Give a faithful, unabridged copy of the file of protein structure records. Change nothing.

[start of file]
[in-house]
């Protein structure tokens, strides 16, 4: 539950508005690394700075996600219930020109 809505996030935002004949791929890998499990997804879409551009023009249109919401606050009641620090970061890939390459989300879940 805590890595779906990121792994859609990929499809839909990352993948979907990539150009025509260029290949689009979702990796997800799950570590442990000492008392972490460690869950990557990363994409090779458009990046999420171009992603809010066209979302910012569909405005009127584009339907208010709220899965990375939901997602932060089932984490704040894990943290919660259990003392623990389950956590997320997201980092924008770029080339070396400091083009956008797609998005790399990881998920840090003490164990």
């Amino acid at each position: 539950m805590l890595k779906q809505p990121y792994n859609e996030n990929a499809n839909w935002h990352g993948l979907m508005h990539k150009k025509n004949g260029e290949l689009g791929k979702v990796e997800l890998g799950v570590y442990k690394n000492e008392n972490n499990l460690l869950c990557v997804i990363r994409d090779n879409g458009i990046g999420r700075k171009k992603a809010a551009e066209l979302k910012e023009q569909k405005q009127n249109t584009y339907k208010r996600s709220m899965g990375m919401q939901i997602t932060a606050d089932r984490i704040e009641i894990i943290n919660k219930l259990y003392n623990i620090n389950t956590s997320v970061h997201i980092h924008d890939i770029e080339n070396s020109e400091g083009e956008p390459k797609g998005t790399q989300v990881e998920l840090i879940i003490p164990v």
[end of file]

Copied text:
[in-house]
């Protein structure tokens, strides 16, 4: 539950508005690394700075996600219930020109 809505996030935002004949791929890998499990997804879409551009023009249109919401606050009641620090970061890939390459989300879940 805590890595779906990121792994859609990929499809839909990352993948979907990539150009025509260029290949689009979702990796997800799950570590442990000492008392972490460690869950990557990363994409090779458009990046999420171009992603809010066209979302910012569909405005009127584009339907208010709220899965990375939901997602932060089932984490704040894990943290919660259990003392623990389950956590997320997201980092924008770029080339070396400091083009956008797609998005790399990881998920840090003490164990």
């Amino acid at each position: 539950m805590l890595k779906q809505p990121y792994n859609e996030n990929a499809n839909w935002h990352g993948l979907m508005h990539k150009k025509n004949g260029e290949l689009g791929k979702v990796e997800l890998g799950v570590y442990k690394n000492e008392n972490n499990l460690l869950c990557v997804i990363r994409d090779n879409g458009i990046g999420r700075k171009k992603a809010a551009e066209l979302k910012e023009q569909k405005q009127n249109t584009y339907k208010r996600s709220m899965g990375m919401q939901i997602t932060a606050d089932r984490i704040e009641i894990i943290n919660k219930l259990y003392n623990i620090n389950t956590s997320v970061h997201i980092h924008d890939i770029e080339n070396s020109e400091g083009e956008p390459k797609g998005t790399q989300v990881e998920l840090i879940i003490p164990v």